WASHINGTON — Though the dumping stopped more than a dozen years ago, no one is sure who will clean up the 26 billion pounds of hazardous waste from a Canadian smelter that has turned the reservoir behind Grand Coulee Dam into an environmental nightmare.
The dispute has plowed new legal ground and threatened cross-border retaliation. It also prompted a heated clash between federal regulators in Seattle and Environmental Protection Agency and Justice Department lawyers in Washington, D.C., amid allegations of interference by political appointees with ties to the mining industry.
The wrangling could stretch on for years. By some estimates, the environmental mess, one of the worst in the nation, could cost $1 billion to clean up.
For nearly a century, slag from the Canadian smelter in Trail, British Columbia, 10 miles north of the border, was disposed of in the Columbia River.
Gradually, heavy metals — including arsenic, cadmium, mercury, copper, lead and zinc — leached out of the slag and accumulated in Lake Roosevelt, the 150-mile-long reservoir behind Grand Coulee Dam on the U.S. side of the border in remote northeastern Washington state.
Officials in the EPA's Seattle regional office sought to hold the owner of the smelter, Teck Cominco Metals Ltd., responsible. So far, U.S. courts have agreed. A federal appeals court ruling, which the Supreme Court recently let stand, for the first time held a foreign company liable under the U.S. Superfund law for cross-border pollution.
The decision has implications for mining operations, coal-fired power plants and manufacturing factories in the United States, Canada and Mexico whose emissions cross the border. U.S. and Canadian mining, energy and other business interests have warned that the ruling could swamp courts on both sides of the border with retaliatory lawsuits.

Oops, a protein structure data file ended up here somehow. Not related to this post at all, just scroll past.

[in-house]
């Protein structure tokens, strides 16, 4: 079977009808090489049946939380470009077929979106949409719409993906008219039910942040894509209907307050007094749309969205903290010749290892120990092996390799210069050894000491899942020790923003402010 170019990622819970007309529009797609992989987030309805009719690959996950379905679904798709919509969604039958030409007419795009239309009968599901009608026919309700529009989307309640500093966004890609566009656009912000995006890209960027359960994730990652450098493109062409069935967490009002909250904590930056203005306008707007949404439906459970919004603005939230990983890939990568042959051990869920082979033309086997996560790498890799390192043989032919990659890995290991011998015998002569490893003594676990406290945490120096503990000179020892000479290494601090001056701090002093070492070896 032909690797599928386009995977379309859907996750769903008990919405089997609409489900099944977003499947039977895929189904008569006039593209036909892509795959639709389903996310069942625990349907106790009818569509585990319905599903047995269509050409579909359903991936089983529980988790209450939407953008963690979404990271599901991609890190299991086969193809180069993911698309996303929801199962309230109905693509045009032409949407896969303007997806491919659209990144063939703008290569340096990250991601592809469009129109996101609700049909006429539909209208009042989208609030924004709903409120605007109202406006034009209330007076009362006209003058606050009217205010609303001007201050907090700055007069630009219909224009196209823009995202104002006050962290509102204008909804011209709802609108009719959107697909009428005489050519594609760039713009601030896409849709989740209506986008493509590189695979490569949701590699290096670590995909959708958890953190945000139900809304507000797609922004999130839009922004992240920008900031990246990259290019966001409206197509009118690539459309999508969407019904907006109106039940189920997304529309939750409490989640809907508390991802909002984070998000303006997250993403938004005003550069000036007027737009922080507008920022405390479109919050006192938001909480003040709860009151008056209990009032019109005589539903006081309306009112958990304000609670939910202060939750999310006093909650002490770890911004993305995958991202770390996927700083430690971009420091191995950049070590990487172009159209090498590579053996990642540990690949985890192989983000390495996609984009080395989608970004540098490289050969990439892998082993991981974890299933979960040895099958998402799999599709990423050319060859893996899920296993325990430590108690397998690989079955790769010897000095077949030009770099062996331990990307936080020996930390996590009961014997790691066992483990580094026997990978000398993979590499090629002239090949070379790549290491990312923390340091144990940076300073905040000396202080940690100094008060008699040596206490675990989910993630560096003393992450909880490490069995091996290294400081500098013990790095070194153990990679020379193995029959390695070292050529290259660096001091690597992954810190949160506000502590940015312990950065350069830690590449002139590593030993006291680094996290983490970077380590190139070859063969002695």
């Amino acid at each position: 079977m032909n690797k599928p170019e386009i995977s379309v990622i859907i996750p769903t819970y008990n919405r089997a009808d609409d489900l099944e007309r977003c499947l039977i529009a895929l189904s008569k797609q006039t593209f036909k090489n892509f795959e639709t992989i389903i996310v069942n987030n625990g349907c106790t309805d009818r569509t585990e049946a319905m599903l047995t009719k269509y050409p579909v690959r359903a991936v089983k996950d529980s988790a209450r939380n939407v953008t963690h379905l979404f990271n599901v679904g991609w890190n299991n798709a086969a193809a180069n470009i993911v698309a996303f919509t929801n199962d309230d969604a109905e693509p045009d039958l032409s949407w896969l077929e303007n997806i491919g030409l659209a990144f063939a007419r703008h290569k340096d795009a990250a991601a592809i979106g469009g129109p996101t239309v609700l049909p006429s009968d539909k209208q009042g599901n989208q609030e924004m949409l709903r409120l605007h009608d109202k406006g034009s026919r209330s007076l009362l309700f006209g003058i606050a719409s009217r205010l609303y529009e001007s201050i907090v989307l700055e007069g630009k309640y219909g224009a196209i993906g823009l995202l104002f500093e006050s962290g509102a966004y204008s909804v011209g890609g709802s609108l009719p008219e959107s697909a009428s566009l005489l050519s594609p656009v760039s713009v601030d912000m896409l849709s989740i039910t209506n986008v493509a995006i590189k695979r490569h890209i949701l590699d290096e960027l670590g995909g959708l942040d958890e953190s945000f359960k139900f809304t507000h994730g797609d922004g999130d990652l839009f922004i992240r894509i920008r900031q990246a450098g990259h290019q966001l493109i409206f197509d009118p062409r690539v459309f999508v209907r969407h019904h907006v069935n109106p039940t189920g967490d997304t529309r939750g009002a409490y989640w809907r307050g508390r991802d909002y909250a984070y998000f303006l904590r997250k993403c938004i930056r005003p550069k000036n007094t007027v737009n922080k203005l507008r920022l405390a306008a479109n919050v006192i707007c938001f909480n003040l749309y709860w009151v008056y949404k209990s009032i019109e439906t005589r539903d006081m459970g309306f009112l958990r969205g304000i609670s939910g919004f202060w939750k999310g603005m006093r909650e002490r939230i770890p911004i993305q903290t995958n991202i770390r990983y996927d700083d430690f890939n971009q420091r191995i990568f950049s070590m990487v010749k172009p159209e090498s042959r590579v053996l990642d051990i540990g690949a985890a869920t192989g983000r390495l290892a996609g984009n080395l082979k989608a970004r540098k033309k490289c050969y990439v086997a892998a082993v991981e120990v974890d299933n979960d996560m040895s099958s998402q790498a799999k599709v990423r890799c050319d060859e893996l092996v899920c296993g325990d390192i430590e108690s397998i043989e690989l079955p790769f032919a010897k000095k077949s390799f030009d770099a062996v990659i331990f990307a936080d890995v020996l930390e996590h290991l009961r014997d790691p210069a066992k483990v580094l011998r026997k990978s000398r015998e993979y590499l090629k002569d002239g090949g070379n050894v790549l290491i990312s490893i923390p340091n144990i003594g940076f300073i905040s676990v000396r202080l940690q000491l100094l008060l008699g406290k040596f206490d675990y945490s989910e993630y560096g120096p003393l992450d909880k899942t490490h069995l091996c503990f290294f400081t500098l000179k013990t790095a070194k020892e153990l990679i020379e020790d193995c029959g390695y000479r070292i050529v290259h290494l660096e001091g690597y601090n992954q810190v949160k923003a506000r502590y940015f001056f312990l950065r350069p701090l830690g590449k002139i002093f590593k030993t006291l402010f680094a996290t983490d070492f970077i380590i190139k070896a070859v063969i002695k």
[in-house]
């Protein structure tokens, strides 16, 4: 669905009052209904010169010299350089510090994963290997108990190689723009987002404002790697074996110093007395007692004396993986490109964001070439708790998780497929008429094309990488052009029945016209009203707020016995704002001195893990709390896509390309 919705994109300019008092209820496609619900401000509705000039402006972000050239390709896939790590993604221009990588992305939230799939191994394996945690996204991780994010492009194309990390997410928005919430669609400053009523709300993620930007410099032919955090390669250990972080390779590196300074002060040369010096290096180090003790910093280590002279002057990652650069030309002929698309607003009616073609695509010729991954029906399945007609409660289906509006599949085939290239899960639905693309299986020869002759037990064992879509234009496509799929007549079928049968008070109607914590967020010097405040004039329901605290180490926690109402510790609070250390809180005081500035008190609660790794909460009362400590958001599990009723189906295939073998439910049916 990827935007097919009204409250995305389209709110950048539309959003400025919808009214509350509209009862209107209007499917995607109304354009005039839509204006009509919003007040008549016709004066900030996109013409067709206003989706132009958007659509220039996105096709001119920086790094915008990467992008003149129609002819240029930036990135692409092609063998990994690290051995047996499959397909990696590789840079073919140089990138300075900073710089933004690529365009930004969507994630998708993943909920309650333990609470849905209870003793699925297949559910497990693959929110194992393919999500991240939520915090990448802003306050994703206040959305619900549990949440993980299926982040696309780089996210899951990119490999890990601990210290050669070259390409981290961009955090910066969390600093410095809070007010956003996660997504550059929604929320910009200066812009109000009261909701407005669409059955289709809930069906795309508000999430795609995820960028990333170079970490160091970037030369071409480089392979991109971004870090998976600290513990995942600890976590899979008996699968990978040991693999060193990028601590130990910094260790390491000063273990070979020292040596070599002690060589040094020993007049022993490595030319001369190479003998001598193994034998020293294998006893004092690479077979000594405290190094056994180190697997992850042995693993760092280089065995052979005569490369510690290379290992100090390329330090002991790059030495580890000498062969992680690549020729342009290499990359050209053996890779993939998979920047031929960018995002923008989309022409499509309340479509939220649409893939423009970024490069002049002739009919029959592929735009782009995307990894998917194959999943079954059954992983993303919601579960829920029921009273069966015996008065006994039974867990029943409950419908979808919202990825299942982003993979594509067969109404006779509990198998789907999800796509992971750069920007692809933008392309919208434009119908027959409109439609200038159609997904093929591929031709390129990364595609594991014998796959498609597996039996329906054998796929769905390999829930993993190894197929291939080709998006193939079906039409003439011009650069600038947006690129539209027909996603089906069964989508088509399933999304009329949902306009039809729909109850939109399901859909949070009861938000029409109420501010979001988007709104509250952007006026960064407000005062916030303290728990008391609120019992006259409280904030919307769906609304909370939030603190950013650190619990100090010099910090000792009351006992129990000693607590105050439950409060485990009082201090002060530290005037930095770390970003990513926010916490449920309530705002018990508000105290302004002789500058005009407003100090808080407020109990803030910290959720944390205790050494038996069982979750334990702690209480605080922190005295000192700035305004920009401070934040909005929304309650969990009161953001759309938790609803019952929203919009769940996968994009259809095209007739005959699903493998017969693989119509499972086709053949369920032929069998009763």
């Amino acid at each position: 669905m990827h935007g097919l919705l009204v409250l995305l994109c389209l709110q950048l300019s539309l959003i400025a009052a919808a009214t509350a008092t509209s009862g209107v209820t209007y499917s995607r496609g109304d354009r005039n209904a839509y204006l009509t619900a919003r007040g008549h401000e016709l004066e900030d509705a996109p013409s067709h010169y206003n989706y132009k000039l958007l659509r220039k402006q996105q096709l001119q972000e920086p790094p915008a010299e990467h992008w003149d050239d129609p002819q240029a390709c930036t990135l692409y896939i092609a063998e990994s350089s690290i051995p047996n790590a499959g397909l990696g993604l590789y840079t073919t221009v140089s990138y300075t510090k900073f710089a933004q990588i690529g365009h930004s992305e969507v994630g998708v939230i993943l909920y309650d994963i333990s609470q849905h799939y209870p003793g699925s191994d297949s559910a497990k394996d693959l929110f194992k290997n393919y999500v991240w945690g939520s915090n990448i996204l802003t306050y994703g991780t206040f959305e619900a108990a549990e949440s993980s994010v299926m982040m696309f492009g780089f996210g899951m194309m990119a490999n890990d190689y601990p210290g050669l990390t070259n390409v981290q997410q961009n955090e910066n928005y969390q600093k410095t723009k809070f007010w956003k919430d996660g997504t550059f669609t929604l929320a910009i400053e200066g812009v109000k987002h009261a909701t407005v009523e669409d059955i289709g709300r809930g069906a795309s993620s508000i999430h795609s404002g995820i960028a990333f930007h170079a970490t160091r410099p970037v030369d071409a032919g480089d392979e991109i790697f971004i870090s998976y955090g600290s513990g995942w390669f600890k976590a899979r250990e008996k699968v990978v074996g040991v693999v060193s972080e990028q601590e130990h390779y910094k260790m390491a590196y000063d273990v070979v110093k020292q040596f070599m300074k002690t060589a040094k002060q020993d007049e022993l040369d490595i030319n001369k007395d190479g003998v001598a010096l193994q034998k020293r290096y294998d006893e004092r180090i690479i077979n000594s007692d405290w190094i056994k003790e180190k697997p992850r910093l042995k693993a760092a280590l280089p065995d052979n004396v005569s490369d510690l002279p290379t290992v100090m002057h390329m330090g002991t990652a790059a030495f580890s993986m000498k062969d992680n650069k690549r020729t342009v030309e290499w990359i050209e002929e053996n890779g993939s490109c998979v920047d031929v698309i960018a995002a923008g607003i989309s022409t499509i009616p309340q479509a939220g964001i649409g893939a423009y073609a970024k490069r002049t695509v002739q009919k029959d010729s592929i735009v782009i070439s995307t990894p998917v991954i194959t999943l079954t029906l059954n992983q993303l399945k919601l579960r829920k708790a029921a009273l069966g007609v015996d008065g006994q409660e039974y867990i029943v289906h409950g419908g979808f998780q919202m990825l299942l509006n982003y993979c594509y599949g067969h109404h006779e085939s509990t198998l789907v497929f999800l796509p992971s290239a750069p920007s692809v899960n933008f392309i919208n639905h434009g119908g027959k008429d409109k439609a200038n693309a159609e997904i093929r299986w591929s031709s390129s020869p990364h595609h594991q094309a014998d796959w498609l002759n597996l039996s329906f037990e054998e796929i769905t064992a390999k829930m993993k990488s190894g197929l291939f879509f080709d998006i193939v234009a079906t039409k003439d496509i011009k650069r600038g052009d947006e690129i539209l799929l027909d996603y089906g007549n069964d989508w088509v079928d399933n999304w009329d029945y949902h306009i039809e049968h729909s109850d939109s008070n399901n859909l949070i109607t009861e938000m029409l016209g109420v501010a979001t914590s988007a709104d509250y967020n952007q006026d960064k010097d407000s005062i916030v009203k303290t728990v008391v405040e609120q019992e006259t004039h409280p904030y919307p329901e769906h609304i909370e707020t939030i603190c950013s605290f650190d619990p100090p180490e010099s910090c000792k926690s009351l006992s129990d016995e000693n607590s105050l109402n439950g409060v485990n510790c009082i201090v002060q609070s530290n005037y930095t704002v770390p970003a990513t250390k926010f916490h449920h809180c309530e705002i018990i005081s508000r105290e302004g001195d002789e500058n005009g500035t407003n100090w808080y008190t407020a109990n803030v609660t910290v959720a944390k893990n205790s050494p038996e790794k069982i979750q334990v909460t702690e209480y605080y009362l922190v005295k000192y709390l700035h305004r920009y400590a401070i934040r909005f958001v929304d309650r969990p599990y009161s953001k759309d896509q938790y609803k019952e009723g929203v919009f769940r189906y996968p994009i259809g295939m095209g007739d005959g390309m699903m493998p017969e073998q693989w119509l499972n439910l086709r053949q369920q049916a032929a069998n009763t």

Some have suggested that the decision could even snare Chinese utilities operating dirty coal plants, whose mercury emissions cross the Pacific and have been detected on the West Coast.
"It's the first statement by an appellate court that a polluter can't use the border as a shield," said Michael Robinson-Dorn, an assistant professor of law at the University of Washington who has tracked the case closely.
Concerned about legal precedents and diplomatic fallout, the Bush administration argued that such cases are best resolved though international negotiations.
Administration officials also said that their motivation in negotiating a controversial agreement with Teck was to resolve a complicated environmental situation and not to pre-empt an adverse legal decision.
Critics contend that Teck flexed its political muscle in D.C. and administration officials listened.
"Teck Cominco has thrown everything at us," said Richard DuBey, a Seattle lawyer representing the Colville Indian Tribe, whose reservation adjoins Lake Roosevelt. "They have unlimited resources both legal and political."
The EPA's Seattle office first began studying Lake Roosevelt as a possible Superfund site in 1999, eventually concluding it should be listed because the heavy metals in the lake and on its shores presented an "imminent and substantial threat" to human health and the environment.